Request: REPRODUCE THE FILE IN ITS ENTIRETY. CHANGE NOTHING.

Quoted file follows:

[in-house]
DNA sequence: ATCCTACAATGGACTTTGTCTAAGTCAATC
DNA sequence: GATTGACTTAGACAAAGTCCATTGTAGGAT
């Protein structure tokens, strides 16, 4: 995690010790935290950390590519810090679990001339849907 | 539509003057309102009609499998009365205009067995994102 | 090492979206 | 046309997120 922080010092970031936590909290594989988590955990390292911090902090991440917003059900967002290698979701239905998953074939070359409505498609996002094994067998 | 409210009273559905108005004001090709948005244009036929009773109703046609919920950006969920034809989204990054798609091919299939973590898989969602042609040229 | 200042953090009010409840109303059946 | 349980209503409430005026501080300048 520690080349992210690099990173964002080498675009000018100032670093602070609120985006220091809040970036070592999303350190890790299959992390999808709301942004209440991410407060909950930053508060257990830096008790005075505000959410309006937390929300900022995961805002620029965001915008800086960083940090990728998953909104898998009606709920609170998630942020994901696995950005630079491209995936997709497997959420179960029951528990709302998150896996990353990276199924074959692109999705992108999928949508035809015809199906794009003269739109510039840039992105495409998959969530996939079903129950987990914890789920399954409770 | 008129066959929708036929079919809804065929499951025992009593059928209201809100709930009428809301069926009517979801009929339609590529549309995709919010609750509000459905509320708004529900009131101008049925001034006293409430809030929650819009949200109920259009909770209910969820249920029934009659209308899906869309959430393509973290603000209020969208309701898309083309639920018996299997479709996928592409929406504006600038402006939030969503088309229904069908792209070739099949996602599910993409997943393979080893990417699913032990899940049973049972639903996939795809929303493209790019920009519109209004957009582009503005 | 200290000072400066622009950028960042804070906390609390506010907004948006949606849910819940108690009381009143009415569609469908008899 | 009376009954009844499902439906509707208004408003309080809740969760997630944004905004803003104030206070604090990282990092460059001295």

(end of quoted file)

[in-house]
DNA sequence: ATCCTACAATGGACTTTGTCTAAGTCAATC
DNA sequence: GATTGACTTAGACAAAGTCCATTGTAGGAT
């Protein structure tokens, strides 16, 4: 995690010790935290950390590519810090679990001339849907 | 539509003057309102009609499998009365205009067995994102 | 090492979206 | 046309997120 922080010092970031936590909290594989988590955990390292911090902090991440917003059900967002290698979701239905998953074939070359409505498609996002094994067998 | 409210009273559905108005004001090709948005244009036929009773109703046609919920950006969920034809989204990054798609091919299939973590898989969602042609040229 | 200042953090009010409840109303059946 | 349980209503409430005026501080300048 520690080349992210690099990173964002080498675009000018100032670093602070609120985006220091809040970036070592999303350190890790299959992390999808709301942004209440991410407060909950930053508060257990830096008790005075505000959410309006937390929300900022995961805002620029965001915008800086960083940090990728998953909104898998009606709920609170998630942020994901696995950005630079491209995936997709497997959420179960029951528990709302998150896996990353990276199924074959692109999705992108999928949508035809015809199906794009003269739109510039840039992105495409998959969530996939079903129950987990914890789920399954409770 | 008129066959929708036929079919809804065929499951025992009593059928209201809100709930009428809301069926009517979801009929339609590529549309995709919010609750509000459905509320708004529900009131101008049925001034006293409430809030929650819009949200109920259009909770209910969820249920029934009659209308899906869309959430393509973290603000209020969208309701898309083309639920018996299997479709996928592409929406504006600038402006939030969503088309229904069908792209070739099949996602599910993409997943393979080893990417699913032990899940049973049972639903996939795809929303493209790019920009519109209004957009582009503005 | 200290000072400066622009950028960042804070906390609390506010907004948006949606849910819940108690009381009143009415569609469908008899 | 009376009954009844499902439906509707208004408003309080809740969760997630944004905004803003104030206070604090990282990092460059001295």